• Consider elements for toolkit to take to Experimental Biology conference
  • Gather examples of similar types of projects
  • Review draft of elements list from Project 5


4. Incentives for Improving Metadata Quality

Chaired by: Ginny Hendricks

This group started the project by re-establishing the purpose of the group to create stories and use cases about the importance of metadata to empower individuals at their organizations with information to help influence decision makers. There was a discussion about the types of problems they will identify and what kinds of organizations these will effect; and that we need big-picture ideas to inspire a variety of people in scholarly communications, alongside more specific detail-oriented stories to inspire specific action. This project has been identified as the ‘vision’ piece of Metadata 2020, using the information from all of the other projects to communicate to the wider scholarly communications community. This group left with an understanding of future areas for consideration:

  • What is the definition of good metadata?
  • What opportunities does it afford?
  • How do you account for the cost of having to deal with bad metadata (developer hours, project delays)?


5. Shared Best Practice and Principles

Chaired by: John Chodacki

This group faces the challenge of establishing best practice and principles surrounding metadata capture, use, reuse and distribution without focusing on individual schema or standards, but with enough specificity for relevance and to ensure maximum engagement. In their first meeting, they decided that a sub-group would establish a list of elements, for each project group member to assign their practices to. Discussions around these individual elements will eventually lead to the formation of a best practice document in addition to overarching statements about best practice.  The central list of elements will also be used by other groups, including Projects 2, 3, and 6.  The group have also decided that case studies will also be important to communicate best practice, and therefore will be interwoven with Projects 1 and 4. The primary action item for this group is:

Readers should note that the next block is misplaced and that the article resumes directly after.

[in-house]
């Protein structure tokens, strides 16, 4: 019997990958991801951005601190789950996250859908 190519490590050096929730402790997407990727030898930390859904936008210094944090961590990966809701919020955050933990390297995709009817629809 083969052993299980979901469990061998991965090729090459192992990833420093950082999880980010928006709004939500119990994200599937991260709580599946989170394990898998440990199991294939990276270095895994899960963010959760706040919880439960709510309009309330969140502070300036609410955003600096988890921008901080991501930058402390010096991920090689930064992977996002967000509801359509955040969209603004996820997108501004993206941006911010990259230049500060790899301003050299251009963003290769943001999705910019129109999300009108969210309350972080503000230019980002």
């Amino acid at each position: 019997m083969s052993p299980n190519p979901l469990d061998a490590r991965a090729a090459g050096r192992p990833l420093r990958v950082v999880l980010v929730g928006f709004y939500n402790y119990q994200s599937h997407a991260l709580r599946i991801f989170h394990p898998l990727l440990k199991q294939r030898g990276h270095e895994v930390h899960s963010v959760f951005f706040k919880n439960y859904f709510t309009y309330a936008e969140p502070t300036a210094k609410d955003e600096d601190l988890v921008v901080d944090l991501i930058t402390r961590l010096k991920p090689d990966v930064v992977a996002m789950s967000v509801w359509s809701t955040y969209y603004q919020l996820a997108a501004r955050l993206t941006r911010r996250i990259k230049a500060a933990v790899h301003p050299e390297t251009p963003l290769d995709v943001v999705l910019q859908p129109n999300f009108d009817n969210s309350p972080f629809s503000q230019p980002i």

• Sub-group meeting to create a list of metadata elements.


6. Metadata Evaluation and Guidance

Chaired by: Ted Habermann

This meeting focused on defining the parameters of the project, with discussions around existing evaluation tools or workflows, and the accessibility of those tools to the group and others. The group discussed the difference and challenges between the evaluation of metadata completeness and metadata quality; and the difference between metadata for discovery and metadata for access.

There was an acknowledgement that the group would need to discuss evaluation methods regardless of containers. Additionally, there was some discussion about the massive disparity in publisher metadata quality and consistency.  


About the author

Clare Dean is an independent Marketing and Communications Consultant, and the Outreach Manager for Metadata 2020. She has worked for Ashgate, John Wiley & Sons, Emerald Group Publishing, and most recently as the Director of Communications for Elementa: Science of the Anthropocene. She now serves a variety of types organizations in scholarly communications; including publishers, service providers, research institutions, and professional societies. She can be reached at cdean@metadata2020.org.